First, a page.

Thus it can be clearly seen that if the different diamondoid monomers are linked together through trans positions (methylene carbons at opposite ends of the ring structure) the configuration of the resulting polymer will be different than if the diamondoid monomers were linked together through the cis positions (methylene carbons at like ends of the ring structure). This phenomenon further highlights the distinction between adamantane homopolymers and the higher adamantalog polymers. For example, if adamantane is polymerized through positions 2 and 6, each newly added adamantane will be rotated 90 degrees to its partner. A diamantane homopolymer linked through positions 5 and 13 will produce a polymer in which all diamantane components of the polymer have the same configuration in space or will be rotated 180 degrees to one another. Triamantane exhibits a geometry unlike either adamantane or diamantane. If a triamantane homopolymer is linked through positions 8 and 18, then each newly added triamantane will be rotated 180 degrees to its adjoining triamantane monomer unit. If, however, the triamantane monomers are linked through positions 5 and 16, all the triamantane monomer units will have the same orientation in space or will be rotated 180 degree to each other. The orientation of the bonding planes dictates which methylene groups can be utilized to form polymers of particular shapes.
The diamondoid polymers may be described in terms of the ketones which can be produced at the methylene positions, in that the ketones are reduced to link the diamondoid monomers through double bonds extending through the methylene positions. Nonlimiting examples of these geometrically different positional isomers for diamondoid monomers containing up to four ketones are tabulated in Table 1 with the IUPAC numbered position of each ketone shown in parentheses. The preferred synthetic routes are also set forth at length below. It is to be noted that there is only one positional isomer for the adamantane and diamantane monomers having either five or six ketones. Similarly, heptaketotriamantane has only one positional isomer. From the disclosure of Table 1, one skilled in the art can readily determine the positional isomers for triamantane having five and six ketones by using the unsubstituted positions for the four and three substituted ketotriamantanes, respectively.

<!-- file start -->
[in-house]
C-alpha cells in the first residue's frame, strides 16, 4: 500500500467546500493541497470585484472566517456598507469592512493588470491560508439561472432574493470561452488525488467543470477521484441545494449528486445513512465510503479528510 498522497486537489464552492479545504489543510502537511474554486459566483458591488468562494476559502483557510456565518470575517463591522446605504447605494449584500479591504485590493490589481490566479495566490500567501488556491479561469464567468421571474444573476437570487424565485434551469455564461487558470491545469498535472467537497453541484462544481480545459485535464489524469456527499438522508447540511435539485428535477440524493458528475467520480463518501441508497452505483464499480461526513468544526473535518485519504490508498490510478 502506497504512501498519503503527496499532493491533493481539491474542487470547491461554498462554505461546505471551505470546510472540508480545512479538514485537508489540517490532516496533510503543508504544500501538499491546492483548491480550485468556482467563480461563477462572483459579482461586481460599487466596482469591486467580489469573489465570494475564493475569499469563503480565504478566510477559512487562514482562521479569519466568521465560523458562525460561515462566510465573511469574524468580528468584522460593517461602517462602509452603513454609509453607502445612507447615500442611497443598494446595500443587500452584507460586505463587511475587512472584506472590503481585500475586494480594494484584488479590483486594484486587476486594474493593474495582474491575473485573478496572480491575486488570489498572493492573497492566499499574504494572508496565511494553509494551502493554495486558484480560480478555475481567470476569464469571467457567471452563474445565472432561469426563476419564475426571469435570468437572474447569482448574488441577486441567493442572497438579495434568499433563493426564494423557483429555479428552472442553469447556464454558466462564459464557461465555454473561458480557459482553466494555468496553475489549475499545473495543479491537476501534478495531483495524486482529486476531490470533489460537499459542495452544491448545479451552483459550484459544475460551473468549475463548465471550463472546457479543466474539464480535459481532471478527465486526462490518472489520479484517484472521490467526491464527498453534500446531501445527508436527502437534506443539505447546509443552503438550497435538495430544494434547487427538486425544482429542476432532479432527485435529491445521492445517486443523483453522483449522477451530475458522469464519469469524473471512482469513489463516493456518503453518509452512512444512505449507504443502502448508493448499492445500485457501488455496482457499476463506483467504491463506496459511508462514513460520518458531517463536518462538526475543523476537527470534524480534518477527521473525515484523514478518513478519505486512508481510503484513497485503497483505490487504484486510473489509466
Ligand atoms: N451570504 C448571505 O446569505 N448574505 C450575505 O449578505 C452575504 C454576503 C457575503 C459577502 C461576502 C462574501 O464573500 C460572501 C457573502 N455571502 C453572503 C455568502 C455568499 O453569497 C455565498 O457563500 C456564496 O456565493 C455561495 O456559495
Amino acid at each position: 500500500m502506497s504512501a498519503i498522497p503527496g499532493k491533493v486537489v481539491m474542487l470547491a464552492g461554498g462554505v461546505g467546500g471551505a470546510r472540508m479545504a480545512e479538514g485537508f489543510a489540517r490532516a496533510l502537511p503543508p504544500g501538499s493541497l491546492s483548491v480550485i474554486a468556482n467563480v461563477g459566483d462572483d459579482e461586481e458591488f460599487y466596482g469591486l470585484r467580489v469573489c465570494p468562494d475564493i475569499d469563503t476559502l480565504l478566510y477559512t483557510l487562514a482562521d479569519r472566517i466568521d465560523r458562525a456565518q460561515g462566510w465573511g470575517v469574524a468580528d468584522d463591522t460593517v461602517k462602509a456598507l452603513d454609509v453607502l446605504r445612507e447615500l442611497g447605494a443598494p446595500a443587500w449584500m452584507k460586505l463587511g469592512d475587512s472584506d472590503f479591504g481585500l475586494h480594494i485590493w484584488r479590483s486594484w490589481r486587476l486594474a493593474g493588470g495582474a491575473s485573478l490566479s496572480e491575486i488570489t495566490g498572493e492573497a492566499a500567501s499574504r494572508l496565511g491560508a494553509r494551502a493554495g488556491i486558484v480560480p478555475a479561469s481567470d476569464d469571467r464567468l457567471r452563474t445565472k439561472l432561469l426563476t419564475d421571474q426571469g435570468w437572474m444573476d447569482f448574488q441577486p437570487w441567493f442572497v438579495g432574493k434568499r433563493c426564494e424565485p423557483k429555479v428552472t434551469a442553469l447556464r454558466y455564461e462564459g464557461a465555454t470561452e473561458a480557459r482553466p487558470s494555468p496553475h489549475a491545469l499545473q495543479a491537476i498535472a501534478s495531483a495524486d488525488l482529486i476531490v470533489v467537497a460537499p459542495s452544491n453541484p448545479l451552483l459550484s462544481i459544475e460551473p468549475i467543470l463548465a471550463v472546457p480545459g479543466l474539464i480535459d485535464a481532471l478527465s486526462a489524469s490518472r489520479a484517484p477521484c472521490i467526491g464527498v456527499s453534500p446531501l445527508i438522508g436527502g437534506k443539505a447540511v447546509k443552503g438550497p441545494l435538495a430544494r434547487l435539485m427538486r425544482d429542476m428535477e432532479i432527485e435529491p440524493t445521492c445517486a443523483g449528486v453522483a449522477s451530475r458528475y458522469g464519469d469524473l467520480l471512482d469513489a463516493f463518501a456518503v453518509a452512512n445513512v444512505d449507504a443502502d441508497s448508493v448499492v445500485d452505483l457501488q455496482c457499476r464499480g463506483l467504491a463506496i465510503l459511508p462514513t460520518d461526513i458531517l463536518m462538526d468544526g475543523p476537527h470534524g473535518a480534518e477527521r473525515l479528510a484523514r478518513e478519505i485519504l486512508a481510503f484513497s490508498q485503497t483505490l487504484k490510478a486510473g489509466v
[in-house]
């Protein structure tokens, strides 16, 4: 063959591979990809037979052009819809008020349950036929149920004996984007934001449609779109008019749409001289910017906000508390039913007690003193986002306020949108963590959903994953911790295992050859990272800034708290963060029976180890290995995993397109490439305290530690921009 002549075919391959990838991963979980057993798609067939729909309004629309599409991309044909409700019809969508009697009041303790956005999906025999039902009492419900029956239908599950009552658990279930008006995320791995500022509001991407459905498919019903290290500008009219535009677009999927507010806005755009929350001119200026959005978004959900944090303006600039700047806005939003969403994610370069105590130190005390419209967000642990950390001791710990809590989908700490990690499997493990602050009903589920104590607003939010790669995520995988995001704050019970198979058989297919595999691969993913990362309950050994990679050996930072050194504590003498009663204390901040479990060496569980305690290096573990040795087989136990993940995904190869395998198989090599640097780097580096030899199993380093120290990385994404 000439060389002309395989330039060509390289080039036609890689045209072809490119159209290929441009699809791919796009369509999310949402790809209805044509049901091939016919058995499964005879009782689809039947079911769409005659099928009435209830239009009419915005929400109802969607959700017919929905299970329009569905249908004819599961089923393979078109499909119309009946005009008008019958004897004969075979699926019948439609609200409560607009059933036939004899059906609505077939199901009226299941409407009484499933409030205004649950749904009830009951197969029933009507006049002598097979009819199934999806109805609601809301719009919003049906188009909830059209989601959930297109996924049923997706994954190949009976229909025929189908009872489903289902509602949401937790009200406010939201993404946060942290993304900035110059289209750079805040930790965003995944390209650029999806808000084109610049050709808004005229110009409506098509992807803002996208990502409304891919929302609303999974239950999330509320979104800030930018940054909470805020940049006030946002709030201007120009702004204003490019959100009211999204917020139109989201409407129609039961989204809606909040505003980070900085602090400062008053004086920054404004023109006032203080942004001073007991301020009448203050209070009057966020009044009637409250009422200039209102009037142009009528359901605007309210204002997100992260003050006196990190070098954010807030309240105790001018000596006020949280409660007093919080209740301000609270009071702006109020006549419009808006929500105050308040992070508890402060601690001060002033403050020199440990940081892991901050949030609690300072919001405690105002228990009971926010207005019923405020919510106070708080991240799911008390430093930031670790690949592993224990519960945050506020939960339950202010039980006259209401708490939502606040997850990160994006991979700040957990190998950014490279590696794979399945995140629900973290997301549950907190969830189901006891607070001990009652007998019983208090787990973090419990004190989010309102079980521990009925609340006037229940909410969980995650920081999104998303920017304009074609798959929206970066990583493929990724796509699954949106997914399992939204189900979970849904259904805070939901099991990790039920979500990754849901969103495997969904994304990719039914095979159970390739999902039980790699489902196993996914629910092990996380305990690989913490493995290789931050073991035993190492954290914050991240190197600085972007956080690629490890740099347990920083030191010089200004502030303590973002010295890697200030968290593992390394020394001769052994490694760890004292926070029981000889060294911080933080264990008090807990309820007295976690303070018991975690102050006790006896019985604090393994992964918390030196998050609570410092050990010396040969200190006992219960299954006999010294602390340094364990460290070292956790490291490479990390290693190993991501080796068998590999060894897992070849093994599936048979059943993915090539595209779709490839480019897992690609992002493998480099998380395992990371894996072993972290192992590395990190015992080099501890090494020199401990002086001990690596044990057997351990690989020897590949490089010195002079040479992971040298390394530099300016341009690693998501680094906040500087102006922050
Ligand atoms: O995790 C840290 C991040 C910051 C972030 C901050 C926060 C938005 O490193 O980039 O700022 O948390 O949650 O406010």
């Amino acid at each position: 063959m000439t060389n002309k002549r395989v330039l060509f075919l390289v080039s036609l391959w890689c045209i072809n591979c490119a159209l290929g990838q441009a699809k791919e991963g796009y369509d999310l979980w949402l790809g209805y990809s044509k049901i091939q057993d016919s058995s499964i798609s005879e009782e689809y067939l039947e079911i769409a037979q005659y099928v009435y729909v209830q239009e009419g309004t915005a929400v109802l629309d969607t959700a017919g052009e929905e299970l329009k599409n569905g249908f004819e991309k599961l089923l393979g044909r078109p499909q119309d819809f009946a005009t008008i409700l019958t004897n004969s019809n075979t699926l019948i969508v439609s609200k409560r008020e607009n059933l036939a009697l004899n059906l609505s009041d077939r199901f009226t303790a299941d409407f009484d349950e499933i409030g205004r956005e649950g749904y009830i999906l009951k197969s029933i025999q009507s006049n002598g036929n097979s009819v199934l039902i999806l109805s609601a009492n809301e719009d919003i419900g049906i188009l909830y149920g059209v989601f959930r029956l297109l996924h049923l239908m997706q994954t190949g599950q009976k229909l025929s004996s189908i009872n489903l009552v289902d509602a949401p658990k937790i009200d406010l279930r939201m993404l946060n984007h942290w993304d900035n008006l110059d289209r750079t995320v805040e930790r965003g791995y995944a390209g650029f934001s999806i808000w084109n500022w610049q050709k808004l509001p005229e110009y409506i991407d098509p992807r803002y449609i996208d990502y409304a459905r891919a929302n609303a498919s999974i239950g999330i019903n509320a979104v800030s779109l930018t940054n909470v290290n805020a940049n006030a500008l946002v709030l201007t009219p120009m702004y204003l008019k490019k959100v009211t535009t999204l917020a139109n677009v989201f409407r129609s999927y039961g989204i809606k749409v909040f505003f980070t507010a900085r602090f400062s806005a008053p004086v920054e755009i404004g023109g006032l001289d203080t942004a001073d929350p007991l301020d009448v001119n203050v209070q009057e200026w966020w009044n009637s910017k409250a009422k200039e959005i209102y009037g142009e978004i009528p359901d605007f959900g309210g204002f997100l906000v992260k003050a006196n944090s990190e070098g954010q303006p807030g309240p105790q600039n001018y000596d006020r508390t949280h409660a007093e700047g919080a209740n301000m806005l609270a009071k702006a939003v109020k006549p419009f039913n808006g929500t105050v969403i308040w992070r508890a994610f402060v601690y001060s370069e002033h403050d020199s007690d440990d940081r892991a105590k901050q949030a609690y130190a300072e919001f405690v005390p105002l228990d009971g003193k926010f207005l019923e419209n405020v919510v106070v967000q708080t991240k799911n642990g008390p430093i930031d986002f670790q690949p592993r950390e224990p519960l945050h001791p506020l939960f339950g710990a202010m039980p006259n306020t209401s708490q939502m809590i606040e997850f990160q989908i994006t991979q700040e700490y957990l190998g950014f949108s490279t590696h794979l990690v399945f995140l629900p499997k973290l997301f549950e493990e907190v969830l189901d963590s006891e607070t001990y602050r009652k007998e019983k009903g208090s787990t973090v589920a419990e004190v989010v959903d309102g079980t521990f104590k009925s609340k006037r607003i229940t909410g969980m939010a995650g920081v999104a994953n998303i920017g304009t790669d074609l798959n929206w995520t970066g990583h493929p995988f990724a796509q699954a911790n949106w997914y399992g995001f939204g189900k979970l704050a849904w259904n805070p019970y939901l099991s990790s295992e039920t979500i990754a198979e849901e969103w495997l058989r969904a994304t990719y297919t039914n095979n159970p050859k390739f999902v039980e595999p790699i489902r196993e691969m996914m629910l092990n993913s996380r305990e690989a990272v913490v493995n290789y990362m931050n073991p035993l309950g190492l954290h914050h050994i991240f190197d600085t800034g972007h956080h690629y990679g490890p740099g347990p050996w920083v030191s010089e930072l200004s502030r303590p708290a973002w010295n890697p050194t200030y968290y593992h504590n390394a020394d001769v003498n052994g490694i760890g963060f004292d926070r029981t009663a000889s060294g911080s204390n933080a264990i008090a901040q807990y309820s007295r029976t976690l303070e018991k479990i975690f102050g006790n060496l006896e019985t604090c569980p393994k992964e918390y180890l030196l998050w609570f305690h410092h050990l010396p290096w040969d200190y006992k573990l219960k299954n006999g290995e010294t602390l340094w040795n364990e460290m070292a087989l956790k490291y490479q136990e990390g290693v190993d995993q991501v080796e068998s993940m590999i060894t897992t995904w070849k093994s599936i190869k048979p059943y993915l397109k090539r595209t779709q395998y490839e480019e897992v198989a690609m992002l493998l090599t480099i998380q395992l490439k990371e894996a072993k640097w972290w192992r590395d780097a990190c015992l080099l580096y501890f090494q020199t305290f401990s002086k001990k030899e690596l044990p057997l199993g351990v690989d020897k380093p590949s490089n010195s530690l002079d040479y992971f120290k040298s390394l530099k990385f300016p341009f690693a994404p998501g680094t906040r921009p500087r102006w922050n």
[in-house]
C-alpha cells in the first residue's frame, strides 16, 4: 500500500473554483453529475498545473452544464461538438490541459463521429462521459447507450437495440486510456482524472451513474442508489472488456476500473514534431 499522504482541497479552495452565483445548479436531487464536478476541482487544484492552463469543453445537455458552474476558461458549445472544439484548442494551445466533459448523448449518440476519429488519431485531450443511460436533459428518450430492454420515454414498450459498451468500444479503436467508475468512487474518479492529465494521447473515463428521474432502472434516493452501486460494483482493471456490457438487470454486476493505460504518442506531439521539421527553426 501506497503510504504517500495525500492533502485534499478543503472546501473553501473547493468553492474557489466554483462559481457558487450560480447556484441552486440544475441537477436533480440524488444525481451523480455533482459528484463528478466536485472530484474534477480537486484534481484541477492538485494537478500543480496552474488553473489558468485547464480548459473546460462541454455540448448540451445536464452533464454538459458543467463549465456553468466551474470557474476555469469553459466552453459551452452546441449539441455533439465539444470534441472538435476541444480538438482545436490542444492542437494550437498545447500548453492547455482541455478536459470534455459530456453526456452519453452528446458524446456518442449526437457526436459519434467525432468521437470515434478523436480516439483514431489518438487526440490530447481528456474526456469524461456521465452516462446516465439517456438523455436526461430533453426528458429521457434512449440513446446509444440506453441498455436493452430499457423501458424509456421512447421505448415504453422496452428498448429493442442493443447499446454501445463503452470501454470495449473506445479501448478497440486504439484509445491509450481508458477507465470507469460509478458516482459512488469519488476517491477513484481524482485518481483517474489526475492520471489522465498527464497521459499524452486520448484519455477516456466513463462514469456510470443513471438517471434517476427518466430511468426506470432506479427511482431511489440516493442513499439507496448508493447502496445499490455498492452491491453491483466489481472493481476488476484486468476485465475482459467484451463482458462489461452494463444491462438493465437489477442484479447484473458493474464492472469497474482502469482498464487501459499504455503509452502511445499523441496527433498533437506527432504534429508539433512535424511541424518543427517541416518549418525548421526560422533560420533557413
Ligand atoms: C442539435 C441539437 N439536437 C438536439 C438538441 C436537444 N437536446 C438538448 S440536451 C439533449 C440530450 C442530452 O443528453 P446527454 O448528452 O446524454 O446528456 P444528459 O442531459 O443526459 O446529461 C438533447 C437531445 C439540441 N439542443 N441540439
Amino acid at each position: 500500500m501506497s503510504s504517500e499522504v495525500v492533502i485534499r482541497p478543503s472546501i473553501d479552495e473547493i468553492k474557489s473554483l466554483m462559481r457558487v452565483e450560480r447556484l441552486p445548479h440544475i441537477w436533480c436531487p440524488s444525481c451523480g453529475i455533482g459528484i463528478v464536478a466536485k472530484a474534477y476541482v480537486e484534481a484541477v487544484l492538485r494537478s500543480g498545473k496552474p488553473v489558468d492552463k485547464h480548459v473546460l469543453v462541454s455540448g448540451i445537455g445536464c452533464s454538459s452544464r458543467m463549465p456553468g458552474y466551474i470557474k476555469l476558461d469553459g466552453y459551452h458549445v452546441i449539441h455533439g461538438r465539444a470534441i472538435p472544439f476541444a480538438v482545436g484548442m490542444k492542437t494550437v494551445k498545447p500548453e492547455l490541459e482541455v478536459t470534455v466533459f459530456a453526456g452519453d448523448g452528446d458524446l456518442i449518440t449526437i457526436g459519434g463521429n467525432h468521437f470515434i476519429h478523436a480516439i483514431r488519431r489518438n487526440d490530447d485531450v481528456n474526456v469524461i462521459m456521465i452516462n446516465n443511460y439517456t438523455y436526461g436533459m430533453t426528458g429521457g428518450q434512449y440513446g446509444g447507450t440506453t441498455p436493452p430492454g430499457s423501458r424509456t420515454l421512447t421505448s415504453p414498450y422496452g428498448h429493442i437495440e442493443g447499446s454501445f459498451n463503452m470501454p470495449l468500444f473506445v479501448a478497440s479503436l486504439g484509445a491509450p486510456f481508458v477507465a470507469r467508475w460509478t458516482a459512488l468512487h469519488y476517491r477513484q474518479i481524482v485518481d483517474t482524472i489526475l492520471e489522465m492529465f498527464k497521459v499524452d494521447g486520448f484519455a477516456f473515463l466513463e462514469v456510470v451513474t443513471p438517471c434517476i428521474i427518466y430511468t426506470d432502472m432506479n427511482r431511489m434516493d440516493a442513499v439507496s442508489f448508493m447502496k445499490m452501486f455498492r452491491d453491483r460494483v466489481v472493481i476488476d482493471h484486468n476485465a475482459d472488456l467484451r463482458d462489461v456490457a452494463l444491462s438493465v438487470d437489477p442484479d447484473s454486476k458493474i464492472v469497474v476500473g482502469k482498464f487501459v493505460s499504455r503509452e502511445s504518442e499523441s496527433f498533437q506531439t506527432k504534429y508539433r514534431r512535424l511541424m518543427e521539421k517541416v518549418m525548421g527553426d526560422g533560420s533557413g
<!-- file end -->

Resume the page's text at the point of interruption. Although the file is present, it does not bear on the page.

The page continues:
TABLE 1______________________________________Nonlimiting Examples ofPositional Isomers of Diamondoid KetonesIUPAC DesignationsAdamantane Diamantane Triamantane______________________________________Monoketones(2) (3) (5) (8) (16)Diketones(2), (4) (3), (5) (5), (8)(2), (6) (3), (8) (5), (16)(2), (6), (9) (3), (10) (8), (10) (8), (14) (8), (16) (8), (17) (8), (18) (16), (17)Triketones(2), (4), (6) (3), (5), (14) (5), (8), (10)(2), (6), (9) (3), (8), (10) (5), (8), (14) (3), (10), (14) (5), (8), (16) (5), (8), (17) (5), (8), (18) (5), (16), (17) (8), (10), (14) (8), (10), (16) (8), (10), (17) (8), (14), (16) (8), (16), (17)Tetraketones(2), (4), (6), (8) (3), (5), (13), (14) (5), (8), (10), (16)(2), (4), (6), (8) (3), (5), (8), (10) (5), (8), (10), (17) (3), (5), (10), (14) (5), (8), (14), (16) (5), (8), (14), (17) (5), (8), (14), (17) (5), (8), (14), (17) (5), (8), (14), (17) (8), (10), (14), (18) (8), (10), (17), (18) (8), (14), (16), (17) (8), (16), (17), (18)______________________________________
The structures of adamantane, diamantane, and triamantane may be conveniently approximated as rectangles when viewed from above. Structures 1-G, 1-H, and 1-I of FIG. 1 exemplify such two-dimensional views of these adamantalogs with closed circles representing carbon atoms closer to the observer and open circles representing carbon atoms further down the molecule. The numbered positions the adamantalogs adamantane, diamantane, and triamantane viewed in this way are also shown in Table 1. From these representations, it can be seen that when more than one ketone is present on diamantane or more than two ketones are present on triamantane, dl optical isomers can be formed. Formation of such dl optical isomers is subject to the limitations of coplanar double bonding as discussed above. One skilled in the art may determine the optical isomers from the rectangular approximations shown in FIG. 1 by including the angular line in the center of diamantane for reference. Examples of utilities for such optical isomers include chiral chromatography columns, chiral molecular sieves, and components for chiral catalysis.
The geometry of diamandoid molecules may also be represented by hexagonal cylinders as shown in Structures 1-D, 1-E, and 1-F of FIG. 1. This depiction shows three methylenes as a face of the cylinder. Adamantane is somewhat distorted in this view as any three methylene groups define a face. Diamantane and triamantane are more accurately envisioned in this manner as the faces are more clearly separated and different from each other. The significance of such face definition is that diamandoid mono linked only through faces can provide cyclic four membered diamondoid structures with unique properties, useful in selective sorption and catalysis.
The simplest diamantane homopolymer is dimer which may be formed by coupling two 3-ketodiamantane molecules. The reaction product contains two isomeric dimers shown in FIG. 3. The exo-dimer, structure 3-A, is preferred intermediate for syntheses of linear polymers, certain two-dimensional sheets and one class of three dimensional polymers as will be set forth in greater detail below. The endo-dimer, structure 3-B, can be further dimerized to formed a cyclic tetramer with unique electronic properties. For example, the conductance band of this face-coupled tetramer is easily accessed by exposure to light and/or heat. Dimerization of the endo-isomer 3-B is shown in FIG. 4 as discussed below.